Culture & Art


When the success of your children is of utmost importance, where they learn life’s fundamental building blocks during the early years is just as important as the nurturing you provide — and a lot more fun. Herewith: Kids Learning Adventure.
Text by Natalia Maldonado Photos by Antonio Eli Renderings courtesy of KLA* *All renderings are artistic representations and not a precise reflection of the actual built project in any case | July 16, 2018 | Culture & Art

It’s been said over and over — it’s never too early to start a child’s education. Even when they’re not old enough to talk, children are observing and absorbing everything around them, which is why it’s important to make sure that their surroundings make a positive impact on their development. And that’s exactly what Roberto X. Ortega, General Manager of Kids Learning Adventure (KLA) preschools, is aiming to accomplish with the launch of KLA this September for the 2008-09 school year. “Children obviously need to learn math, science, art and the different fields of knowledge, but it’s also very important for them to be able to relate and be social in order to really acquire the concepts in a way that is fun for them,” he says.
For Ortega, his love and passion for education is something that was inherited through his family and his roots in South America. His grandfather founded two schools in Guayaquil, Ecuador — one became the largest Catholic university in the city and the other, Centro de Estudios Espiritu Santo, grew to more than 3,000 students from pre-school to university levels. Following this success, Ortega and his family decided to bring these programs into the U.S., beginning with the first KLA school in Brickell. “Early childhood education is a niche within the education industry that really has a need for quality,” he says. “You see a lot of daycares and childcares but you don’t see a place where, besides caring for children, you also educate them.”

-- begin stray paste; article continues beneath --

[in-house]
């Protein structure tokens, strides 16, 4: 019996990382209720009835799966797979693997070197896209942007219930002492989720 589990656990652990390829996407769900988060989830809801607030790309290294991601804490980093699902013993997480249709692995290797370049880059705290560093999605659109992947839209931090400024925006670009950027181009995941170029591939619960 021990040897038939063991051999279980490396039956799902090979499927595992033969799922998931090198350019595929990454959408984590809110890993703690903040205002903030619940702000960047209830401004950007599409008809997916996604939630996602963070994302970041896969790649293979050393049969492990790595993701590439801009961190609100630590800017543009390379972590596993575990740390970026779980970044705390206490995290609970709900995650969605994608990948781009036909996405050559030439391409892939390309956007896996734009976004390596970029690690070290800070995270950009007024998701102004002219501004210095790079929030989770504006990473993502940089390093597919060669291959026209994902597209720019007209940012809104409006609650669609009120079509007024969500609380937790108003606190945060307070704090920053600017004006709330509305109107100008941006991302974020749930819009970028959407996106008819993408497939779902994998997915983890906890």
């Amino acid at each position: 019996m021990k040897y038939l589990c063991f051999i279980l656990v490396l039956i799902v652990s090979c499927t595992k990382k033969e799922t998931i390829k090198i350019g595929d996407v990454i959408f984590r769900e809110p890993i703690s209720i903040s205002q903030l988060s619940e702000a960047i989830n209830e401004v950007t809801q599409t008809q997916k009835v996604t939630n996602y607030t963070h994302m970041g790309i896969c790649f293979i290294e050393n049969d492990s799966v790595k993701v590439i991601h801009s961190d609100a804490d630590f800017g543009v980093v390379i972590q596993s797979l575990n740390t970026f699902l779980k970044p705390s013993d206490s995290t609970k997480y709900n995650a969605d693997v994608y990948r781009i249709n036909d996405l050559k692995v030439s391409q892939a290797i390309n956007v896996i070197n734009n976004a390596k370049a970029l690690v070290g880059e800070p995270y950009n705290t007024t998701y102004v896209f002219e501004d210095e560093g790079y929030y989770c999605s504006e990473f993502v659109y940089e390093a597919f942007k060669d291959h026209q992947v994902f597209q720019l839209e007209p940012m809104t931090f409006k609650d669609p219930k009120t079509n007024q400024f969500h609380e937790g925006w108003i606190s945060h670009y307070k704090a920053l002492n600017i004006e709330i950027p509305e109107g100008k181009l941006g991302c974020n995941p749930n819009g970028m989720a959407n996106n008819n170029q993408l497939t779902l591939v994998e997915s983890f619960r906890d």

With programs for children from ages one to six, the founders of KLA first researched various approaches and philosophies in education to find the one they felt would be most beneficial to students at such an early time in their lives. What influenced them the most were the constructivist theories of Jean Piaget and John Dewey, which emphasize, among other things, that a child’s play is an important and necessary part of their development. The foundation for KLA’s educational approach is also influenced by the Reggio Emilia philosophy, which originated in the preschools in Reggio Emilia, Italy, and is based on the idea that children must have some control over the direction of their learning while at the same time fostering relationships with other kids and materials around them through the experiences of touching, moving, listening, seeing and hearing.
Recognizing the importance of every experience in a child’s life, KLA makes sure to bring past experiences into the classroom to encourage students to nurture their existing and inherent talents while at the same time encouraging the formation of new ones. “These newfound abilities will in turn allow the child to embark and prosper in life with confidence and skill, especially in his or her educational endeavors,” says Ortega.